Teaching Typing and Computer Skills

Touch typing is a very important skill for students, and particularly students with vision impairments. By the time a student reaches year 7, they will need to be able to touch type at least 30 words per minute and be familiar with key commands for navigating the computer without a mouse.

When to introduce keyboarding instruction requires individual appraisal. Students as young as Grade 1 have had success using the QWERTY keyboard. Generally short lessons (five to ten minutes) every day works best with young students. The time can be lengthened as progress is made.

Rather than having the student work alone using a typing program to learn touch typing, the primary-aged student will enjoy greater success if an adult closely monitors the learning to ensure that the student sits correctly and uses the correct fingers for each key.

Once the keyboard has been learned, quotations or passages from plays or poetry can be typed from memory or dictated and the skill can be quickly generalised into presentation of work in class.

The following method is only one of many which are available to teach keyboarding skills to students.

Teaching typing


  • Good finger and wrist strength
  • Ability to maintain good posture
  • Finger dexterity – the ability to isolate fingers
  • Knowledge of the alphabet

Teach the student to:

  • Place fingers on home row
  • Type individual letters on home row
  • Type two letter words using home row keys
  • Type three/five letter words using home row keys
  • Type keys to strengthen little finger of right hand – (o, p, ; return)
  • Use shift key to type capital letters
  • Type words with new letters and home row
  • Type sentences with new letters and home row
  • Type keys to strengthen little fingers of left hand (q)
  • Type keys above home row with right hand (u, o, l)
  • Type keys above home row with left hand (w, e, r,)
  • Type keys with index finger of right/left hands (t, y, g, h)
  • Type words using new letters from home row
  • Type sentences using new letters from home row
  • Type keys on bottom row below home row (b, n)
  • Type keys on bottom row below home row (c, v)
  • Type keys on bottom row below home row (x, m)
  • Type keys on bottom row below home row (z, , .)
  • Use the function keys. The function keys (those named F1-F12) are special keys which combine two or more key strokes into one single keystroke. For example instead of using command +h for help, in some programs just striking F1 will take the user right into the help menu. Most word processing programs will give an explanation on the use of the function keys.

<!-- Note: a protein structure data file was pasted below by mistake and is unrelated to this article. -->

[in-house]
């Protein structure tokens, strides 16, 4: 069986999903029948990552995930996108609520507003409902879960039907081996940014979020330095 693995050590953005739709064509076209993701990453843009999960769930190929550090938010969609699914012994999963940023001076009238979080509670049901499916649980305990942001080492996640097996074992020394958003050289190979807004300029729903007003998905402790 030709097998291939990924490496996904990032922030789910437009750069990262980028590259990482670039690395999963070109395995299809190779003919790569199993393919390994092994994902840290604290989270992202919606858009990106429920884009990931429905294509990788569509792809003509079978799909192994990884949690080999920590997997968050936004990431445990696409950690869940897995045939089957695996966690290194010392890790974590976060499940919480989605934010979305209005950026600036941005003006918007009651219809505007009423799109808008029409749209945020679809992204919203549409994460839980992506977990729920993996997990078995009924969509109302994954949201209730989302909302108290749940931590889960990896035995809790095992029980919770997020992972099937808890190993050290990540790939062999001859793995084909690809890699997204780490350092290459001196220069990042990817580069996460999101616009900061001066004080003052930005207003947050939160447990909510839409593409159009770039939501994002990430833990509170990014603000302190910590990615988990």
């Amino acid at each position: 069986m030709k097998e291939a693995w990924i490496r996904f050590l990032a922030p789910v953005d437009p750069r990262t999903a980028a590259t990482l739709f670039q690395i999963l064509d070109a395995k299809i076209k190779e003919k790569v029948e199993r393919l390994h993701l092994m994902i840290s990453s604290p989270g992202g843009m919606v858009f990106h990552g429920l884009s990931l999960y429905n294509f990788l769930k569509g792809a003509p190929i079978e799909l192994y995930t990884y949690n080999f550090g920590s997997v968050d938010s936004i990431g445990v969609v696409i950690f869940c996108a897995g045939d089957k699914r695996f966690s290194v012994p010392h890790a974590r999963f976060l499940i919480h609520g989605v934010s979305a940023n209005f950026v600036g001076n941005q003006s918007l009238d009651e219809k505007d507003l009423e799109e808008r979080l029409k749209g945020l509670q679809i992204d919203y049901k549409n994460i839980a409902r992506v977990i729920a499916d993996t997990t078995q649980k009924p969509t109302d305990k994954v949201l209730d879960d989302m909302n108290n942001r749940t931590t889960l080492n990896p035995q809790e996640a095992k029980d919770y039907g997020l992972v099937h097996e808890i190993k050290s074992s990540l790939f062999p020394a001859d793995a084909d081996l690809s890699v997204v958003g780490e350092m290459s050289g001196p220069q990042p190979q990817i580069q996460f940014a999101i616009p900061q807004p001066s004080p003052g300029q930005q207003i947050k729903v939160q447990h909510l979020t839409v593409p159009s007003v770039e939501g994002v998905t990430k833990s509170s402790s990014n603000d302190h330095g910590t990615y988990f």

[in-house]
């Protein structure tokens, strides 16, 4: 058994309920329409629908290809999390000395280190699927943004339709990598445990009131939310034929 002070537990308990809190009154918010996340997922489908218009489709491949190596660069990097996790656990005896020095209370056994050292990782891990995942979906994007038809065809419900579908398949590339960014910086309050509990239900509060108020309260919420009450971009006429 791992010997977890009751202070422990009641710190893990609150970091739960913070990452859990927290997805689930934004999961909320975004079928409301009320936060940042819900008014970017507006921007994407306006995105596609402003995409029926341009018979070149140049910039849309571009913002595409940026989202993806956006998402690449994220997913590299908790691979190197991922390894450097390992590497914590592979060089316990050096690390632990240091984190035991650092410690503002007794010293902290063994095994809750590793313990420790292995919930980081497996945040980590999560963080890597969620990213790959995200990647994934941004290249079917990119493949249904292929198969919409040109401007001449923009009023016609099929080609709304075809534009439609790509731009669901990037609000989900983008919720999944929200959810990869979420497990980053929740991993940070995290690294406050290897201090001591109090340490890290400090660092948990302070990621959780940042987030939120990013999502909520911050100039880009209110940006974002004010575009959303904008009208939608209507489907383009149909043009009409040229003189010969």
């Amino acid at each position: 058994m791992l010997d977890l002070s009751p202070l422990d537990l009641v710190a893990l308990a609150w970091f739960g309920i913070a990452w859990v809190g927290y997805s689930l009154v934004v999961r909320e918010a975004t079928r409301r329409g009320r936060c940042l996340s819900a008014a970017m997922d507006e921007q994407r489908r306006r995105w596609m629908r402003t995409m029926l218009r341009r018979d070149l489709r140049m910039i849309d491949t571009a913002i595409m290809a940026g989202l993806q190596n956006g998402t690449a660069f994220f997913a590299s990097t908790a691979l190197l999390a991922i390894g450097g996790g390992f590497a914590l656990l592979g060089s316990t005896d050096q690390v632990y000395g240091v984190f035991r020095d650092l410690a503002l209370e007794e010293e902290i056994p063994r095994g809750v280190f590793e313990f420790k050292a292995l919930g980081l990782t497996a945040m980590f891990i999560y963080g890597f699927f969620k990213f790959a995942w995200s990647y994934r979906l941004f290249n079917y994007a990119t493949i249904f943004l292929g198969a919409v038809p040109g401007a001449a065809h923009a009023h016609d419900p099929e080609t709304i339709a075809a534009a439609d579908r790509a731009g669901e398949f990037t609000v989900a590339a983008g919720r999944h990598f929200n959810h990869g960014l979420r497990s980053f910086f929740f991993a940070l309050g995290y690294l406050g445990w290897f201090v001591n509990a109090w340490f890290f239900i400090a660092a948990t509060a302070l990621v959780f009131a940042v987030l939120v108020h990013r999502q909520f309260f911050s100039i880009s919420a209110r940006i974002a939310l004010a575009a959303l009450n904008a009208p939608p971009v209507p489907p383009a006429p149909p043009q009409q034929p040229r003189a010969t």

• Use shortcuts. Shortcuts allow the student to use less keystrokes to perform actions on the keyboard. For example, if the students have many windows open, by holding down the option and the command key and typing “w”, on a Macintosh computer, all the windows will close automatically. Or, by typing command plus =, the student goes directly to the edit menu. Thus, shortcuts allow the student to get into menus and operate programs easily. The shift, the tab, the control, option and the command keys, combined with the letters on the keyboard help to eliminate individual strokes. A list of shortcuts often accompany applications.
  • Use numeric keypad. The numeric keypad (the keys at the far right of the keyboard) can help the student to operate programs such as JAWS. The numbers replace the need to use the arrow keys, the return key, and the function keys. The shift, option and command keys along with the numbers are used instead.


  • Type words using spelling rules:
    • silent e rule, rat-rate, hat-hate, fat-fate; use other vowels a, i, o, u, rip-ripe, not-note, cut-cute
    • cannot end a word with U or V – must put UE and VE true, blue, give, curve
    • the sound UV is spelled ove, love, dove, above, glove
  • Type sentences using words from spelling rules (eg I love the dove that landed on a glove.)
  • Type journal entries, poems, stories and nursery rhymes
  • Accuracy and rhythm are important when a student starts to type. The teacher may wish to have the students listen to a good typist in order that they can hear what good rhythm sounds like on the keyboard.
  • Type pre-test and post-test weekly spelling tests
  • Type the phone numbers of friends or local business from home row
  • When the student is able to type from home row, more advanced skills can be introduced such as timed test, the use of more advanced vocabulary and typing words in categories. Emphasis can now be placed on speed.
  • Number keys allow the student to produce documents within word processor or spreadsheet

More ideas: support the reluctant typist and more ideas to improve speed and accuracy

Adapted from: Technology Guide to Assist Students with Visual Impairments in Meeting Curriculum Goals, Special Education Technology – British Columbia (SET-BC)